Experts: Health care workers getting sicker from coronavirus than other patients

This photo taken on Feb. 16, 2020, shows a doctor looking at an image as he checks a patient who is infected by the COVID-19 coronavirus at the Wuhan Red Cross Hospital in Wuhan in China's central Hubei province. (STR/AFP via Getty Images)

This photo taken on Feb. 16, 2020, shows a doctor looking at an image as he checks a patient who is infected by the COVID-19 coronavirus at the Wuhan Red Cross Hospital in Wuhan in China’s central Hubei province. (STR/AFP via Getty Images)

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 The novel coronavirus seems to hit health care workers harder than others who contract the disease, but it’s unclear why, according to disease experts.

“We know the high mortality in older people, but for reasons that we don’t understand, front-line health care workers are at great risk for serious illness despite their younger age,” Dr. Peter Hotez, professor and dean of the National School of Tropical Medicine at Baylor College of Medicine, said during an appearance on CNN’s New Day on Monday morning.

“There’s nothing more destabilizing” than health care workers falling ill, Hotez told CNN, and he said it will take time to determine what is making them sicker than other patients.

Hotez’s comments followed a weekend in which the American College of Emergency Physicians said two doctors suffering from the coronavirus were in critical condition: a physician in his 40s in the state of Washington and a 70-year-old in New Jersey.

It wasn’t clear whether the Washington doctor contracted the illness through work or community spread, but he complied with all relevant protocols, ACEP said.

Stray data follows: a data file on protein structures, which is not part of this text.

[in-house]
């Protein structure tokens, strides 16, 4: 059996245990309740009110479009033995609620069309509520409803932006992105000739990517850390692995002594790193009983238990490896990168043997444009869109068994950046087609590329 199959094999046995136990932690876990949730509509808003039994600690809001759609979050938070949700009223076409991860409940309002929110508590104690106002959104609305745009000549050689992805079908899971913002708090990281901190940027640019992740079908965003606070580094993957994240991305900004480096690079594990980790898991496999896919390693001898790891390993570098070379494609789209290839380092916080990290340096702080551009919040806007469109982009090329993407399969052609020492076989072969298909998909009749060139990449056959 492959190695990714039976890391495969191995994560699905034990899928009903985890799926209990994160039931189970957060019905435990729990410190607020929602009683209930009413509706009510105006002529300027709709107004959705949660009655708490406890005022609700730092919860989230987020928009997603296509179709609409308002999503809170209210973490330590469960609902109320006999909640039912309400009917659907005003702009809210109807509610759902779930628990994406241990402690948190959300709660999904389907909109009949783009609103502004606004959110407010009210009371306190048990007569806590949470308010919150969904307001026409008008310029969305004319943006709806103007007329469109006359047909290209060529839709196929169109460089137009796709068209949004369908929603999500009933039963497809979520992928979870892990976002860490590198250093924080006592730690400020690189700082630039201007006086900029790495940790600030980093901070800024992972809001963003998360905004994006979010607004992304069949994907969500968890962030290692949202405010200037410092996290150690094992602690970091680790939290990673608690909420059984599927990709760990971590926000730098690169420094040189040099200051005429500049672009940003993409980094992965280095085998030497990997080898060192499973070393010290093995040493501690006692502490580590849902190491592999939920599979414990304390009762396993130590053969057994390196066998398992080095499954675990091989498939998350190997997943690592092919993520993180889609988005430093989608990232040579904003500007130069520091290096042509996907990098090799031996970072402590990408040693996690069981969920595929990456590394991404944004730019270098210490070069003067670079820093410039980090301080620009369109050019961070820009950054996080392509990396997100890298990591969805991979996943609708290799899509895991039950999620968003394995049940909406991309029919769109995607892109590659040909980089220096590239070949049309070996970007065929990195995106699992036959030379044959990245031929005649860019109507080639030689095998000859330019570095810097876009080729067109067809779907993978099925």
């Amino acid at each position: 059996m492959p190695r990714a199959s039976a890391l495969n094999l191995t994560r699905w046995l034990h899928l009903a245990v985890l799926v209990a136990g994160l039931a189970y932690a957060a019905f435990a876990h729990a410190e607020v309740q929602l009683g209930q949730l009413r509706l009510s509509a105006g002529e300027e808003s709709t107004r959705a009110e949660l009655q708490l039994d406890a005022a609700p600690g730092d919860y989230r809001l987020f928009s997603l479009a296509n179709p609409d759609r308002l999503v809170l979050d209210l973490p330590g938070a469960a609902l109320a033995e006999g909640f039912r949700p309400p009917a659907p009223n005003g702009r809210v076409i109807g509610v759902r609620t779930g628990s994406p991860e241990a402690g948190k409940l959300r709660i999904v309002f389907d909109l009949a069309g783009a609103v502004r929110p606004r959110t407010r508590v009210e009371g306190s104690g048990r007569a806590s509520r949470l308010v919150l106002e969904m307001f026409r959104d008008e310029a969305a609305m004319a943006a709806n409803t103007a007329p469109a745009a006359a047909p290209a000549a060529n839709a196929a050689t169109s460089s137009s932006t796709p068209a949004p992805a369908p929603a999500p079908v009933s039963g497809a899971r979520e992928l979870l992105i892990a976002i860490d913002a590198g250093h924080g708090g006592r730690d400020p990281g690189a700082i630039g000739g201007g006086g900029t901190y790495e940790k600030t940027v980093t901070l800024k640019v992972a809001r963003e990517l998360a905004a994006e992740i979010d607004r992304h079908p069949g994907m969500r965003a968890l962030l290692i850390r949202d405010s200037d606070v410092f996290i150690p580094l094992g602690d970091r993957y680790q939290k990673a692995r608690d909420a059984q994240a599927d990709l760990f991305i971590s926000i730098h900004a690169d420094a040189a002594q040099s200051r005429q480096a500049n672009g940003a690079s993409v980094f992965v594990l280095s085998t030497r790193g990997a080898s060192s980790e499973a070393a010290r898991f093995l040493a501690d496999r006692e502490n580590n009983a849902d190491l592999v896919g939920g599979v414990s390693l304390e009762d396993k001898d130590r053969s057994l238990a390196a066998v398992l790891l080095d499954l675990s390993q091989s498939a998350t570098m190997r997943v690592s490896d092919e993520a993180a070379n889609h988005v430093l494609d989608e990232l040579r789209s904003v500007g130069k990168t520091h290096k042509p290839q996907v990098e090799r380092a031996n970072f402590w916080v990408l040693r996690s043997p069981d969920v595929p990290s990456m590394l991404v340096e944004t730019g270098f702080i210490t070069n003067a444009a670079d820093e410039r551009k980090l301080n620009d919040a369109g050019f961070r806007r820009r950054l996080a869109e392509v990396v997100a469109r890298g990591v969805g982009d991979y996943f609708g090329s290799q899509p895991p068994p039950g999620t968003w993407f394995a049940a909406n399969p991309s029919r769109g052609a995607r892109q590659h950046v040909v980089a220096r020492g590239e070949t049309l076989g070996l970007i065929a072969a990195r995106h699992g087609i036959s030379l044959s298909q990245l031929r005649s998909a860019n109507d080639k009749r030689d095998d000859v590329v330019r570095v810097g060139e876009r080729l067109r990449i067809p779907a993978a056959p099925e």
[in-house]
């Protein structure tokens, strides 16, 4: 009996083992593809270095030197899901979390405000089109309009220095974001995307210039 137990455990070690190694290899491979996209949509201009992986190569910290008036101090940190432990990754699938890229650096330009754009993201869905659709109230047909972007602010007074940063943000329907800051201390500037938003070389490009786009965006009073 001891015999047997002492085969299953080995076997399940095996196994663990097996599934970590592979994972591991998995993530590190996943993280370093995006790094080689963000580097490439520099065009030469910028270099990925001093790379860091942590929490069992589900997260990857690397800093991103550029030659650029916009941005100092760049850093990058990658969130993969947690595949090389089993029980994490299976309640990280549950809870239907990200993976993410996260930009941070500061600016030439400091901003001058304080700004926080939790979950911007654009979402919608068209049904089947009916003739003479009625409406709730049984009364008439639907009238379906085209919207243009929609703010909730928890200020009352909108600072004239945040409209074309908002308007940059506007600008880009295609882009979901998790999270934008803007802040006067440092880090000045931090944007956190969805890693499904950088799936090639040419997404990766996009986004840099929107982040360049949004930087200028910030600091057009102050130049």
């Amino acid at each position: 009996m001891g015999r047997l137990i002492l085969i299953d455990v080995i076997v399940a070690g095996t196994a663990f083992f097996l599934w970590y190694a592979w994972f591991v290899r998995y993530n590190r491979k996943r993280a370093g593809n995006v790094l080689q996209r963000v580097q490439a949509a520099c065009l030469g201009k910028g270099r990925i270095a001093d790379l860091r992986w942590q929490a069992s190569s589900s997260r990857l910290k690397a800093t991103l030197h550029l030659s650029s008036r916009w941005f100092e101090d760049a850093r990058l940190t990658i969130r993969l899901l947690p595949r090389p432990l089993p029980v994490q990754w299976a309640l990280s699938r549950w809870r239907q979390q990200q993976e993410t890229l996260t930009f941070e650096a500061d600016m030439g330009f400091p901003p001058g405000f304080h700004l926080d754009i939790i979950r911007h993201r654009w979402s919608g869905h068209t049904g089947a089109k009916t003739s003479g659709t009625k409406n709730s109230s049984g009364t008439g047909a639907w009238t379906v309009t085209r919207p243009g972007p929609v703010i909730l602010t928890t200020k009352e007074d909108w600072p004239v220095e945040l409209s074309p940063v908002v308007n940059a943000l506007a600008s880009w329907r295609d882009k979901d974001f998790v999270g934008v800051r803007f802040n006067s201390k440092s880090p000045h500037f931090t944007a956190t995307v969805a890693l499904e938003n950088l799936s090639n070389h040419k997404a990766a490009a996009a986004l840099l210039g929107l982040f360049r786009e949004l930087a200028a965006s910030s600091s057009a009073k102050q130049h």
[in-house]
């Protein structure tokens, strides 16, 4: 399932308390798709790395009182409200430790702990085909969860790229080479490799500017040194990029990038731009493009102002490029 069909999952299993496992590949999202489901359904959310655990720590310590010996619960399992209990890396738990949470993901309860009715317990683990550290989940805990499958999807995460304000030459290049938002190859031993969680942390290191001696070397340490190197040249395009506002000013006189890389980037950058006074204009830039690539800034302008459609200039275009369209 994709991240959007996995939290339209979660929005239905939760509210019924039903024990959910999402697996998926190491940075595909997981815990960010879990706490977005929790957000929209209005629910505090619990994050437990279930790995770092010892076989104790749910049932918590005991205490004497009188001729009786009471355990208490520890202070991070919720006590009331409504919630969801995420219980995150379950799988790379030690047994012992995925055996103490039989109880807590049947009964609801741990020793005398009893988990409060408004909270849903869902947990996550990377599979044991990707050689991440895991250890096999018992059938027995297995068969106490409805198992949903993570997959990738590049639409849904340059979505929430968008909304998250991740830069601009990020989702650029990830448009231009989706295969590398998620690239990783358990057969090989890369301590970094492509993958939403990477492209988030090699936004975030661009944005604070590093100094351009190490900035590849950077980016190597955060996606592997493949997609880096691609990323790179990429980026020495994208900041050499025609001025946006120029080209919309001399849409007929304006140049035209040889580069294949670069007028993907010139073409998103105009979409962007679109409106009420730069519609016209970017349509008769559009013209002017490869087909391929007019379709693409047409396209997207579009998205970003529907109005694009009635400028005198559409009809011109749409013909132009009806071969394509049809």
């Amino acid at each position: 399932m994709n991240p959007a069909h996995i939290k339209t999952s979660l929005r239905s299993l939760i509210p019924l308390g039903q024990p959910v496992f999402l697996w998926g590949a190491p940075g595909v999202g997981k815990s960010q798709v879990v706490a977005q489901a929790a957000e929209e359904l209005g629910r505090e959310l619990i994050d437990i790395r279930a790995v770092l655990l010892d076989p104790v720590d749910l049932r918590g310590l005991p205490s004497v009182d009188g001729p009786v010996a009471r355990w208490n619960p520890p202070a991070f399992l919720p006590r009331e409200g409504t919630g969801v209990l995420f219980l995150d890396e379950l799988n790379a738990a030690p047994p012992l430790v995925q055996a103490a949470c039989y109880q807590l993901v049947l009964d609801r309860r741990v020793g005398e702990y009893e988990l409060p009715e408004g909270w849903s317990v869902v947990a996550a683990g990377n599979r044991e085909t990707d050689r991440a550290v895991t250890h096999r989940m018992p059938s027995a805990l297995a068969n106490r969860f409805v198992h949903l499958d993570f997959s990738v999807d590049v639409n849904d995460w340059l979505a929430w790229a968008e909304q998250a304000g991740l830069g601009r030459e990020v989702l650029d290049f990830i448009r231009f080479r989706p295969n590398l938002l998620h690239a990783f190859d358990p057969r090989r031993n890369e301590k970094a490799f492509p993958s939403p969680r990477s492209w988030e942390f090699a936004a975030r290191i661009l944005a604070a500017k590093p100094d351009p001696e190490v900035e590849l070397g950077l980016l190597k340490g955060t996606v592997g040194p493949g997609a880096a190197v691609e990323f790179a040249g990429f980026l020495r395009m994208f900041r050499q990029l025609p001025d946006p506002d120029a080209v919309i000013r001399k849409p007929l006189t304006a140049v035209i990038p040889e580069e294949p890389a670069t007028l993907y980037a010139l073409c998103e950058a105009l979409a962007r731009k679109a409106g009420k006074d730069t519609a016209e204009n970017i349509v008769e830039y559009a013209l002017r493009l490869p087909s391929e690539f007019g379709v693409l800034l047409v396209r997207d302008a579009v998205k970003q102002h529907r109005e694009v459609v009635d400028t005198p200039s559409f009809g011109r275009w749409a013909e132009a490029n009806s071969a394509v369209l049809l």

The New Jersey doctor, an emergency preparedness specialist, was admitted to a hospital with upper respiratory issues and was isolated in an intensive care unit as of Saturday, ACEP said.

“I am deeply saddened by this news, but not surprised,” ACEP president Dr. William Jaquissaid in a written statement Saturday. “As emergency physicians, we know the risks of our calling. We stand united with our colleagues.”

Dr. Li Wenliang — the Wuhan Central Hospital physician who was hailed as a hero for trying to sound the alarm about the novel coronavirus, even as police accused of him of rumor mongering died within weeksof being exposed.

After notifying his classmates of seven patients who were quarantined after being diagnosed with the coronavirus in December, the whistleblower died from the illness on February 7.

At the time, the number of cases in China had just topped 31,000. They now stand at more than 170,000 worldwide.

“Maybe it’s due to a higher dose of virus they’re receiving,” Hotez hypothesized in his Monday interview with CNN about why medical workers appear to be at greater risk for serious illness from the coronavirus. “We don’t really know. It’ll take time to study.”

Coronavirus containment and treatment is already taxing governments and hospitals the nation over. Having health care workers sidelined and unable to care for patients presents a conundrum for which there is no Plan B at this point, Hotez said.

He said, “We have to do something to give front line health care workers an extra level of comfort.”

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